Calf Diphtheria

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Also known as: Necrobacillosis

Introduction

This is a disease associated with Fusobacterium necrophorum, which is a strict anaerobic bacteria found everywhere in the environment. The disease is usually trasmitted by oral ingestion of the bacteria. It is often a secondary invader, meaning prior tissue damage must have to occur for the bacteria to gain entry, however it can be a primary pathogen in some cases. There are two forms of calf diptheria; oral and laryngeal.

Oral form - common yet sporadic in occurrence and is often associated with poor hygiene especially in housed calves that are bucket fed, although it can occur in calves at pasture. Calves are usually less than three months old and the disease is often predisposed to by teeth eruption, rough feed, poor use of dosing gun or presence of a concurrent disease.

Laryngeal form - is less common can be seen in animals of all ages, but particularly calves up to the age of one year.


Clinical Signs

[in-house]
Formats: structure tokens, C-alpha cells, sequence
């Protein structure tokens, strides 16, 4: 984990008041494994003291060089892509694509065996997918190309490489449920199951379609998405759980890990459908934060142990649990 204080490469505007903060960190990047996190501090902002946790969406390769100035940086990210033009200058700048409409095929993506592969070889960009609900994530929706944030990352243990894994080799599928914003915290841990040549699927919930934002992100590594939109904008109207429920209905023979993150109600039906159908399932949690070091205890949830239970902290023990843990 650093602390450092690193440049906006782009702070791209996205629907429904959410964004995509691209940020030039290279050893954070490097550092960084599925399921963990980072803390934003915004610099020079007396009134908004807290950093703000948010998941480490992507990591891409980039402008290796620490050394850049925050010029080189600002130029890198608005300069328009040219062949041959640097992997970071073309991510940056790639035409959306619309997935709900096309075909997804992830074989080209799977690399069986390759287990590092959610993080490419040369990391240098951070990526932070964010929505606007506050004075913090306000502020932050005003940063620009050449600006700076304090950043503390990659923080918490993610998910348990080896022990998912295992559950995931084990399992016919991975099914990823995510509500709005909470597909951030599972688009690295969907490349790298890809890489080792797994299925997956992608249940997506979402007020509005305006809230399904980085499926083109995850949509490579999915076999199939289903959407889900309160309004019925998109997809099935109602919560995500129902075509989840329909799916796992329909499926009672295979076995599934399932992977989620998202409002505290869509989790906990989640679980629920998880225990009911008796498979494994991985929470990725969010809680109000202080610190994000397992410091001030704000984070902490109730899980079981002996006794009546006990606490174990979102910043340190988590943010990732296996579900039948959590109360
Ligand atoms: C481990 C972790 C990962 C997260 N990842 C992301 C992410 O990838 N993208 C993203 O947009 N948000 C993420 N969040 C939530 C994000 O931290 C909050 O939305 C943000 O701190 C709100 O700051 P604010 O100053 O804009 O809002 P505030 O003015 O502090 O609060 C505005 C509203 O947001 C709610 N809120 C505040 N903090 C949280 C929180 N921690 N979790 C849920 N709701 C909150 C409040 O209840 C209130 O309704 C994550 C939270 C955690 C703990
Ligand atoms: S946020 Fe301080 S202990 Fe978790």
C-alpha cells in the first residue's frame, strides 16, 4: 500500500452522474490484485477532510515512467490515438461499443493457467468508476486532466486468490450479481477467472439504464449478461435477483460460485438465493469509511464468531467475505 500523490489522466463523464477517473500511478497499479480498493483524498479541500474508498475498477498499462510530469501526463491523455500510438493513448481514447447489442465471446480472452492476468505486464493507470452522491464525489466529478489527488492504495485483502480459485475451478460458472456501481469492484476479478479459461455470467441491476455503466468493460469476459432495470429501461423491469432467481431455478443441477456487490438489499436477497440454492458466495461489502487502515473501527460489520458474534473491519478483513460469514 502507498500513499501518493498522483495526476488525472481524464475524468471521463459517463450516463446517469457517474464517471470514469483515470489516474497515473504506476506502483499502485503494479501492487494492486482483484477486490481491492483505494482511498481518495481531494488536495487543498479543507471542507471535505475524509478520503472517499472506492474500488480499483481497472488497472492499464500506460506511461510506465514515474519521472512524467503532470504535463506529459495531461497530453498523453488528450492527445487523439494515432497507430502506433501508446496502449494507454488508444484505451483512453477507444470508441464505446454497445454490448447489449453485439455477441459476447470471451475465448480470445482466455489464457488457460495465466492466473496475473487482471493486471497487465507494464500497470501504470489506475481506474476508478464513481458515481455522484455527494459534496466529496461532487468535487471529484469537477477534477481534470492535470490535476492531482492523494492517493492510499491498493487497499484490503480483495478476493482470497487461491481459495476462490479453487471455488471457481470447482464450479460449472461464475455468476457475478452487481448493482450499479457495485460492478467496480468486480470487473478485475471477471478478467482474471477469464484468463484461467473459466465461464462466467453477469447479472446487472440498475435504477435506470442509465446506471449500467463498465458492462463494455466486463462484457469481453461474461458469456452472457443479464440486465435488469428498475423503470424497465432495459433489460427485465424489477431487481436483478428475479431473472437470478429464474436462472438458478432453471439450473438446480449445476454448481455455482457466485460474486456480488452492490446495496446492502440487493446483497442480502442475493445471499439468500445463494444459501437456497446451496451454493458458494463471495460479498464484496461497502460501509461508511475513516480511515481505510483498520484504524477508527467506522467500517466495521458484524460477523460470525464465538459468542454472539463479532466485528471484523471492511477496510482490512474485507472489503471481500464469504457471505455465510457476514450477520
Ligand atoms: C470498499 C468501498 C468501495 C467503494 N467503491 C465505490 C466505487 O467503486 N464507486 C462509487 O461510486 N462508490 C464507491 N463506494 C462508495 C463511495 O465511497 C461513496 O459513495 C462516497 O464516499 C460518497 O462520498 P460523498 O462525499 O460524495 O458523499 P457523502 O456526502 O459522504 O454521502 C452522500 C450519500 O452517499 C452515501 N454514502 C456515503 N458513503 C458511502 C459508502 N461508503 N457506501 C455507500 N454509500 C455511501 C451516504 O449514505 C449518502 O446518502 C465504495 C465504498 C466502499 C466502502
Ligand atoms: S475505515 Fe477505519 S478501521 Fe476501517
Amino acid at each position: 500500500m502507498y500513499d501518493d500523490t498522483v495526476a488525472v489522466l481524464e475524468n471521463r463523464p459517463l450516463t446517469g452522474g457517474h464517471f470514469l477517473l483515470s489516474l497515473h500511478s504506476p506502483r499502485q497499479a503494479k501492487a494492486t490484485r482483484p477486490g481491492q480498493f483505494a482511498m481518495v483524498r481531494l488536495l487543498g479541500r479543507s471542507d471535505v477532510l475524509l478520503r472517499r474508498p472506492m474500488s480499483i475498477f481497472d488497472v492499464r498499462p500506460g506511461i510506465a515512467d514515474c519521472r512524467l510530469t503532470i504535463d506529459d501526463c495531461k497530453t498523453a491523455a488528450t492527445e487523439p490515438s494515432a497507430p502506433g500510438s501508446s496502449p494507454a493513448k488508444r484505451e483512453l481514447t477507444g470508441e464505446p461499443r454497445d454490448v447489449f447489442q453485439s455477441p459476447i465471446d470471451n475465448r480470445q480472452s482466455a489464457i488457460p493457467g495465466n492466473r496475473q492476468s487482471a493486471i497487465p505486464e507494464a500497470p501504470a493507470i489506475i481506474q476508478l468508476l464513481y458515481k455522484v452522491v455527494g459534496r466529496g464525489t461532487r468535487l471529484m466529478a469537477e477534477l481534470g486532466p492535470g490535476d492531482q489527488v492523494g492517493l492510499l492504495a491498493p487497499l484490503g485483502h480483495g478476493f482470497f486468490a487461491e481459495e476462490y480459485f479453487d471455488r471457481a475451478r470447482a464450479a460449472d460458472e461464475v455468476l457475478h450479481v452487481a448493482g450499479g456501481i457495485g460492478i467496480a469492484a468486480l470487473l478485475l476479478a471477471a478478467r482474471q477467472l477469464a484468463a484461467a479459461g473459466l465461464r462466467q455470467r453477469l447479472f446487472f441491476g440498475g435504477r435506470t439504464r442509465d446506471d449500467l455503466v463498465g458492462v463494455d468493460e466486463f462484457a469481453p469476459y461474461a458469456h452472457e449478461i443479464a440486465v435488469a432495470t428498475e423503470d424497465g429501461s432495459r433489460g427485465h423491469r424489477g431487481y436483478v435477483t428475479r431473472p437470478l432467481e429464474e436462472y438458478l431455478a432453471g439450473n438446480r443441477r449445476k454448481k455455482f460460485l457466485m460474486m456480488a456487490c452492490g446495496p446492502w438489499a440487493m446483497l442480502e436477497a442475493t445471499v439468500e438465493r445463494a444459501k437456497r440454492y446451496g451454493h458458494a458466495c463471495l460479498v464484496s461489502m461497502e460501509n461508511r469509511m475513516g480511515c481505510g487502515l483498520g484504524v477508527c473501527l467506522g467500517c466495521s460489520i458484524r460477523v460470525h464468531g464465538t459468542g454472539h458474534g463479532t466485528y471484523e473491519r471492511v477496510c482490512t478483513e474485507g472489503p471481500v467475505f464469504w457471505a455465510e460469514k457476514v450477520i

Swelling of the rostral cheek and salivation are the main clinical signs.

Upon physical examination, there may be a foul smell emitting from the mouth and deep necrotic lesions may be found on the cheek or tongue. These irregular shaped ulcers will be covered by a thick, diphtheritic membrane. In severe cases, sloughing of the tongue may occur.

If the larynx or pharynx are involved, swelling may lead to dyspnoea and the presence of pneumonia. These animals will also be pyrexic. They usually die fairly quickly as exudate may block the airways.


Diagnosis

Unhygienic housing conditions, poor general health, along with clinical signs and signalment of the animal are indicative of the disease.

Thorough oral examination with a gag is required for a definitive diagnosis. Differential diagnoses may include Foot and Mouth Disease Virus, foreign bodies, Papular Stomatitis and BVD mucosal disease. Appearance of the lesions should exclude all of the above differentials.


Treatment and Control

The animal should be isolated from the herd and cross contamination between its and others' feed buckets and equipment should be prevented.

Treatment with anaerobic specific antibiotics should commence immediately, either parenterally or orally for three to five days. In the laryngeal form, treatment should continue for longer.

Control focuses on hygiene with recommendation to disinfect all feed buckets regularly and improve the quality of feed.




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